But I was so freaking far from that, I couldn’t even imagine an outcome that didn’t involve my car being repossessed, let alone that had me moving to another country and wandering the sandy beaches all day, every day.
The only person I knew…the only person that even rarely interacted with me…was my ex.
Yep, I had to ask my ex for help.
Can you even imagine?
I mean, seriously. Can you?
To his credit, he reluctantly came through for me, when no one else did. He let me and my two dogs live with him, so we wouldn’t have to live in my car.
You want to talk about humbling?
My business that I’d started — two years previous to this five-alarm shitstorm — had gone under. All of the work that I had lined up was put off for at least a year, or altogether called off.
I’d been laid off in May of 2020 (Yep, the Coronavirus killed my job), and I wasn’t able to find any jobs in my previous line of work – I’m talking absolutely nothing.
The house I had been renting was sold by the owners, and they never said a word to me – just a two-week notice that the house was sold for cash.
Months of being laid off with no income, I watched my teeny-tiny savings quickly dwindle away, and I knew I was rapidly approaching the point of no return.
And still … I did nothing.
Complete and total, ostrich-with-its-head-in-the-sand, flat-out denial.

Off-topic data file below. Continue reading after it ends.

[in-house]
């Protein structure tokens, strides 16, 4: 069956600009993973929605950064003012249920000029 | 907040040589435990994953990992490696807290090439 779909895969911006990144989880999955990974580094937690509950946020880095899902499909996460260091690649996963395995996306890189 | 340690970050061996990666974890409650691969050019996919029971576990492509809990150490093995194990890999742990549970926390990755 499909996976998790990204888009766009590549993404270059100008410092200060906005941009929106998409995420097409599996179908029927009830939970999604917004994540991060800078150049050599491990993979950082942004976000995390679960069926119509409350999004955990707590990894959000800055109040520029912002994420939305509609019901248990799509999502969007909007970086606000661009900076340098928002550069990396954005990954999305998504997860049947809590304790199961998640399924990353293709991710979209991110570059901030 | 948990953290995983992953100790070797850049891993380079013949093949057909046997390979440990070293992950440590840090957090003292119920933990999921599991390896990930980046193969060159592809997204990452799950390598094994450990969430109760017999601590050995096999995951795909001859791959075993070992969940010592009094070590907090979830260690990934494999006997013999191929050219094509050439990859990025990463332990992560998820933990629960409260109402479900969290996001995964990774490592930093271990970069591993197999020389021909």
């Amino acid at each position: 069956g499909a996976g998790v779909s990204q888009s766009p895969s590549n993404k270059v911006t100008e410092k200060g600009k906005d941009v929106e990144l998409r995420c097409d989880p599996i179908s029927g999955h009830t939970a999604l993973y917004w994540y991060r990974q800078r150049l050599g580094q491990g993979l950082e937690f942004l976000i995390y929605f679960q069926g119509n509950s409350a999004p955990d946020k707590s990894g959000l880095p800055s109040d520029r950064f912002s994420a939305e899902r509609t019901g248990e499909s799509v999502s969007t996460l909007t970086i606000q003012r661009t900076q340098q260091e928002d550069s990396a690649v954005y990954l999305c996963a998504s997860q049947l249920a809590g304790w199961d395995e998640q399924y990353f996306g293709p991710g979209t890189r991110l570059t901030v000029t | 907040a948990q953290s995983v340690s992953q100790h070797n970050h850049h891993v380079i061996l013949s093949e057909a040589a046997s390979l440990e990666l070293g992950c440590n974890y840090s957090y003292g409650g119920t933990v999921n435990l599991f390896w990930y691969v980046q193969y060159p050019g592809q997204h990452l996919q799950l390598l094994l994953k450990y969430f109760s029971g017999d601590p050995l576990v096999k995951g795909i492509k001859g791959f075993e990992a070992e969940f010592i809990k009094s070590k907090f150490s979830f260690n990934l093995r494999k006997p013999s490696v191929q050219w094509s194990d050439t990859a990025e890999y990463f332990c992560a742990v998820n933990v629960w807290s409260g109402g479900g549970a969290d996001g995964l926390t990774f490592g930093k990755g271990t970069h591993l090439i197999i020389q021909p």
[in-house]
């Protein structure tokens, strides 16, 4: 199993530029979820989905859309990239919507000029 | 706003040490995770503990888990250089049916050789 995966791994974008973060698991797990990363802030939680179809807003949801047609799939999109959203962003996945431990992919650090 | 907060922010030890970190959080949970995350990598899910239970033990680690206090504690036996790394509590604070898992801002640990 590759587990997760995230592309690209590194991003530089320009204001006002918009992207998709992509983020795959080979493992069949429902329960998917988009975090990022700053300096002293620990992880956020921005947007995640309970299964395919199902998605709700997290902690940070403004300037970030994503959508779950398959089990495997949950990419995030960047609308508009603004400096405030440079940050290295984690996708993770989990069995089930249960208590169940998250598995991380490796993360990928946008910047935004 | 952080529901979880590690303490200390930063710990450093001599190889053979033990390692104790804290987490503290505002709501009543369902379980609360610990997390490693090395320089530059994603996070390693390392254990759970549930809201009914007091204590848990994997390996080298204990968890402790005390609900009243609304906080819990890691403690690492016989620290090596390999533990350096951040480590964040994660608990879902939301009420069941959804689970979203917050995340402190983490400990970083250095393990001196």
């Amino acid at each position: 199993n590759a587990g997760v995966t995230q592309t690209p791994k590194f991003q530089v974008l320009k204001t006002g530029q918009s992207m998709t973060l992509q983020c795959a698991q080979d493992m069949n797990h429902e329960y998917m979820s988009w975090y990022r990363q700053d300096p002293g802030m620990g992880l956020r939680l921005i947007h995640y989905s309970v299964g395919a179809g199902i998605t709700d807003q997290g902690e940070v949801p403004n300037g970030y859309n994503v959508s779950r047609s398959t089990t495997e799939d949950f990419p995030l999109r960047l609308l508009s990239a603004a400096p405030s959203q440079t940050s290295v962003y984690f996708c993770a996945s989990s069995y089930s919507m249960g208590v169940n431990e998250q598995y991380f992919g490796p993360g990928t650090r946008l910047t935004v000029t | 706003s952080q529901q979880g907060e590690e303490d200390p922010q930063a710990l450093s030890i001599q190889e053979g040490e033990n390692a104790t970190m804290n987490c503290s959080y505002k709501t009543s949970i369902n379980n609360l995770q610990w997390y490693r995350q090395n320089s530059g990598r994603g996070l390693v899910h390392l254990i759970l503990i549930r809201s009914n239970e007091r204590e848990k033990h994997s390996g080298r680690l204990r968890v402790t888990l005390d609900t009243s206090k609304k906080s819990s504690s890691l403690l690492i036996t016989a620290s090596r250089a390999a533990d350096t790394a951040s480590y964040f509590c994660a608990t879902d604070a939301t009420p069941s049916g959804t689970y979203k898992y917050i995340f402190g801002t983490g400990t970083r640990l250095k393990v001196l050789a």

I had nowhere to go and time was running out.
I was flat-ass broke, and I was homeless.
I put the majority of my belongings in a storage unit, and I moved in with my ex.
With MORE than $100K of credit card debt eating me alive, creditors hounding me nonstop and the local Sheriff’s office serving me with not one but TWO summons for court appearances, I had enough money left – to my name – to file Chapter 7 bankruptcy…so that’s what I did.
I accepted a remote job that paid $13/Hour. That hurt, but income is income, and I desperately needed it.
I set my ego and pride to the side, and I worked that remote, soul-sucking job, while I diligently searched for a better job.
Before my business went under, and before I was laid off, I was making six figures and spending money like I had my own personal money tree in the backyard…
…I was living way beyond my means with little to nothing in savings.
Ouch. I’m embarrassed to even write that, but it’s the truth.
Like I said, owning these truths is humbling.
Believe it or not, this is a good thing.
After falling so low and now having to find a way to slowly climb my way out of the hole I dug for myself, I had no choice but to take responsibility for all of my bullshit.
I’m talking…ALL OF IT.
I had to own my choices, own my actions, as well as my inaction, and I had to accept that my current place in life was the direct consequence of my choices, my procrastination and my denial.
These are difficult, but necessary, life lessons.
I wish I had learned them earlier in life, but here I am floundering around at the ripe, old age of 50.
Key Point: The reason why I say that I had to accept that this is my current place in life is because I am positive that this is not my permanent place in life.
To me, this is incredibly important.
We all fail.
Every success arrives after one – or many – failures.
Regardless, I am thankful that I was overwhelmed.
I am thankful for being humbled.
I am thankful that I was eventually forced to act.
I am thankful that I am figuring this out on my own.
I am thankful that I am starting over.
One last thing…Today, I’ll be crossing this item off of my original “starting over” list:
BUILD A BLOG SITE AND PUBLISH YOUR FIRST BLOG POST.
(And I cannot even begin to tell you how satisfying that is.)
Restart. Refocus. Reinvent.